I don’t read Joe Monahan’s blog (unless someone directly tells me to) so I just ran across his not-so-thinly-veiled attack today on yours truly and the Rio Grande Foundation. Monahan claims that New Mexico is suffering from “austerity” as advocated by the Rio Grande Foundation (technically, he refuses to mention us and instead calls us a “right wing think tank”).
For starters, New Mexico’s spending has grown in real terms under Gov. Martinez. According to the LFC, Martinez’ first General Fund budget was $5.43 billion and it is now $6.16 billion. That averages out to about 3.58 percent growth on an annual basis. Given low statistically-low inflation rates and New Mexico’s barely-there population growth, New Mexico’s budget has grown every year (on average) under Martinez.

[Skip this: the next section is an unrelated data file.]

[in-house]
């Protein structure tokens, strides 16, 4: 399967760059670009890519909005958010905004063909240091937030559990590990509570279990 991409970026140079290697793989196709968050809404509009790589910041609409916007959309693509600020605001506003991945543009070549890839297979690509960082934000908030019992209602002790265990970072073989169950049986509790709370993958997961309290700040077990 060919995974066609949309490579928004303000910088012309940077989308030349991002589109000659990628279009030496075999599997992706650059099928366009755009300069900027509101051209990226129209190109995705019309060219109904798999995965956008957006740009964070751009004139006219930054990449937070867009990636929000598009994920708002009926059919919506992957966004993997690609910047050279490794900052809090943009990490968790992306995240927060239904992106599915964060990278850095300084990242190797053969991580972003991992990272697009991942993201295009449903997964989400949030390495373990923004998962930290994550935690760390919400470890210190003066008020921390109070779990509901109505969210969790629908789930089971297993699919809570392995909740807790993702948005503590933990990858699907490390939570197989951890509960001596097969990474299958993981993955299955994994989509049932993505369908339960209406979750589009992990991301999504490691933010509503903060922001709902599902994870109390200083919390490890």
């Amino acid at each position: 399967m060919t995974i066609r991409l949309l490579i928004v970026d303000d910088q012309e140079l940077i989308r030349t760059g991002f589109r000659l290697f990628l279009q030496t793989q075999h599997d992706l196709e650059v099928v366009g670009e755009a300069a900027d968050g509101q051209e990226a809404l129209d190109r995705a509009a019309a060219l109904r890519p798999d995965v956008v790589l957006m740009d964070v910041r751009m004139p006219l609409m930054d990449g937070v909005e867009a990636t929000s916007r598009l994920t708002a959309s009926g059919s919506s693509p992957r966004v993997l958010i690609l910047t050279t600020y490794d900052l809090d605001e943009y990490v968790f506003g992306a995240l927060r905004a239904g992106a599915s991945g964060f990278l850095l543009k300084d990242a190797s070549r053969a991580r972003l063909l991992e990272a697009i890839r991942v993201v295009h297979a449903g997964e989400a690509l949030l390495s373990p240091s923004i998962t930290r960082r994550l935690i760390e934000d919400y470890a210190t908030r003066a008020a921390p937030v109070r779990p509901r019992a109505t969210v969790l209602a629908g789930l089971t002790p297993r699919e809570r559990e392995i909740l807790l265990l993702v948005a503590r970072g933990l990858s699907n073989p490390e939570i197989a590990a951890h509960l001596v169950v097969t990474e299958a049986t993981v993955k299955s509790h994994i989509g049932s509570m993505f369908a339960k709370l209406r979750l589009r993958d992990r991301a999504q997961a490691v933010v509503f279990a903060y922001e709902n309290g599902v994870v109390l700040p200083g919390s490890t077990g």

Monahan moves on to attack our advocacy and research on a right to work law for New Mexico, but rather than doing so, he makes the bizarre claim: “Remember, a couple of years ago when the mantra was cutting corporate taxes and economic paradise would result?” No, I don’t remember that. RGF detailed the benefits of previous, not-enacted bill reducing corporate income tax rates, but we were never asked to testify on the bill that passed with its potential tax hikes and expansion of the film program . More importantly, Martinez’ small corporate income tax cuts are not even half-implemented yet.
What Monahan and his ilk refuse to acknowledge is that states that have right to work laws consistently outperform non-right to work states. The most recent data available show 8 of the 10 fastest-growing states have such laws on the books.